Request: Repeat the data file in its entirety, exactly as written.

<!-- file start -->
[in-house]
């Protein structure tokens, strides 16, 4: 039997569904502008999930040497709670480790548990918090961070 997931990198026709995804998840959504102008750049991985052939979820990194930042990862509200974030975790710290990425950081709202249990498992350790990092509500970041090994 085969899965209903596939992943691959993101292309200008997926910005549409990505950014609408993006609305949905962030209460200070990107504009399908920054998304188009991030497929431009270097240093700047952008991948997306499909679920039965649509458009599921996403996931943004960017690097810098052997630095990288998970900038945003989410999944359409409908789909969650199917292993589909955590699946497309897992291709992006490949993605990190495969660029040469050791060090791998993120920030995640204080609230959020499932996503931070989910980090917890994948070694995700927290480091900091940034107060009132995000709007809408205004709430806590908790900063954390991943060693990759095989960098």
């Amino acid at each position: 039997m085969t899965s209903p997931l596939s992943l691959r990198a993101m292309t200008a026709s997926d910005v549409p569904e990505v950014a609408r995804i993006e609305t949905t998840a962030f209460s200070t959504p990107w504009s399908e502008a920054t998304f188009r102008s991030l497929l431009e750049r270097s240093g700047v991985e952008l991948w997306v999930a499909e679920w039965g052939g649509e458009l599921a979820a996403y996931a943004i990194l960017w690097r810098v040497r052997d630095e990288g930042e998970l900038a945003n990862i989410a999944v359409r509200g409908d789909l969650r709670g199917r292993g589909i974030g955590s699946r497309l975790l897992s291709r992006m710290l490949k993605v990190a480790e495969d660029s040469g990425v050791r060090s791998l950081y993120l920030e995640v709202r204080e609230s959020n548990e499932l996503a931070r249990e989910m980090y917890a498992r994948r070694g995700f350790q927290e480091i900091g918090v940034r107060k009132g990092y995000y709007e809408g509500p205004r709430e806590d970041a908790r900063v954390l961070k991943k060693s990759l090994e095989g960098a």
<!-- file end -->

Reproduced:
[in-house]
């Protein structure tokens, strides 16, 4: 039997569904502008999930040497709670480790548990918090961070 997931990198026709995804998840959504102008750049991985052939979820990194930042990862509200974030975790710290990425950081709202249990498992350790990092509500970041090994 085969899965209903596939992943691959993101292309200008997926910005549409990505950014609408993006609305949905962030209460200070990107504009399908920054998304188009991030497929431009270097240093700047952008991948997306499909679920039965649509458009599921996403996931943004960017690097810098052997630095990288998970900038945003989410999944359409409908789909969650199917292993589909955590699946497309897992291709992006490949993605990190495969660029040469050791060090791998993120920030995640204080609230959020499932996503931070989910980090917890994948070694995700927290480091900091940034107060009132995000709007809408205004709430806590908790900063954390991943060693990759095989960098």
């Amino acid at each position: 039997m085969t899965s209903p997931l596939s992943l691959r990198a993101m292309t200008a026709s997926d910005v549409p569904e990505v950014a609408r995804i993006e609305t949905t998840a962030f209460s200070t959504p990107w504009s399908e502008a920054t998304f188009r102008s991030l497929l431009e750049r270097s240093g700047v991985e952008l991948w997306v999930a499909e679920w039965g052939g649509e458009l599921a979820a996403y996931a943004i990194l960017w690097r810098v040497r052997d630095e990288g930042e998970l900038a945003n990862i989410a999944v359409r509200g409908d789909l969650r709670g199917r292993g589909i974030g955590s699946r497309l975790l897992s291709r992006m710290l490949k993605v990190a480790e495969d660029s040469g990425v050791r060090s791998l950081y993120l920030e995640v709202r204080e609230s959020n548990e499932l996503a931070r249990e989910m980090y917890a498992r994948r070694g995700f350790q927290e480091i900091g918090v940034r107060k009132g990092y995000y709007e809408g509500p205004r709430e806590d970041a908790r900063v954390l961070k991943k060693s990759l090994e095989g960098a």